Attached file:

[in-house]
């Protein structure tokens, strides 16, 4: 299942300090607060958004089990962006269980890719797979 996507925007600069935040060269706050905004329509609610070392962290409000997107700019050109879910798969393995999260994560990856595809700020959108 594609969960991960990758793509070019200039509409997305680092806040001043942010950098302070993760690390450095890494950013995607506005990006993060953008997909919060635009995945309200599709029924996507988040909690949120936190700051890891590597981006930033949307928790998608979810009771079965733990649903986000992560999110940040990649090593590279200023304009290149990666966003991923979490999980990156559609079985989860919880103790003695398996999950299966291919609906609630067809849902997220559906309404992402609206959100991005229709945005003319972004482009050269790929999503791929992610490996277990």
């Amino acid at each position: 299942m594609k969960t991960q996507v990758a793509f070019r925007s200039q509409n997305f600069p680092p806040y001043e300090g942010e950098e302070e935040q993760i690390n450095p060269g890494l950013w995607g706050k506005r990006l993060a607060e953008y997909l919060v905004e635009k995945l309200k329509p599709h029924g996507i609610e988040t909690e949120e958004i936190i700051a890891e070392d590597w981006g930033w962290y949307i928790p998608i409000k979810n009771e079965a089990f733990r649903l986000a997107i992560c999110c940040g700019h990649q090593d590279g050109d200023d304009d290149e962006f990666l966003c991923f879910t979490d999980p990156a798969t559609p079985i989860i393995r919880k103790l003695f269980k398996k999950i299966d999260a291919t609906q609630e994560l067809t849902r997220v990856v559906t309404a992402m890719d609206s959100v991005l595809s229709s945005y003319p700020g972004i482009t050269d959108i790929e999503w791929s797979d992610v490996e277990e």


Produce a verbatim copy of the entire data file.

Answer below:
[in-house]
């Protein structure tokens, strides 16, 4: 299942300090607060958004089990962006269980890719797979 996507925007600069935040060269706050905004329509609610070392962290409000997107700019050109879910798969393995999260994560990856595809700020959108 594609969960991960990758793509070019200039509409997305680092806040001043942010950098302070993760690390450095890494950013995607506005990006993060953008997909919060635009995945309200599709029924996507988040909690949120936190700051890891590597981006930033949307928790998608979810009771079965733990649903986000992560999110940040990649090593590279200023304009290149990666966003991923979490999980990156559609079985989860919880103790003695398996999950299966291919609906609630067809849902997220559906309404992402609206959100991005229709945005003319972004482009050269790929999503791929992610490996277990």
């Amino acid at each position: 299942m594609k969960t991960q996507v990758a793509f070019r925007s200039q509409n997305f600069p680092p806040y001043e300090g942010e950098e302070e935040q993760i690390n450095p060269g890494l950013w995607g706050k506005r990006l993060a607060e953008y997909l919060v905004e635009k995945l309200k329509p599709h029924g996507i609610e988040t909690e949120e958004i936190i700051a890891e070392d590597w981006g930033w962290y949307i928790p998608i409000k979810n009771e079965a089990f733990r649903l986000a997107i992560c999110c940040g700019h990649q090593d590279g050109d200023d304009d290149e962006f990666l966003c991923f879910t979490d999980p990156a798969t559609p079985i989860i393995r919880k103790l003695f269980k398996k999950i299966d999260a291919t609906q609630e994560l067809t849902r997220v990856v559906t309404a992402m890719d609206s959100v991005l595809s229709s945005y003319p700020g972004i482009t050269d959108i790929e999503w791929s797979d992610v490996e277990e």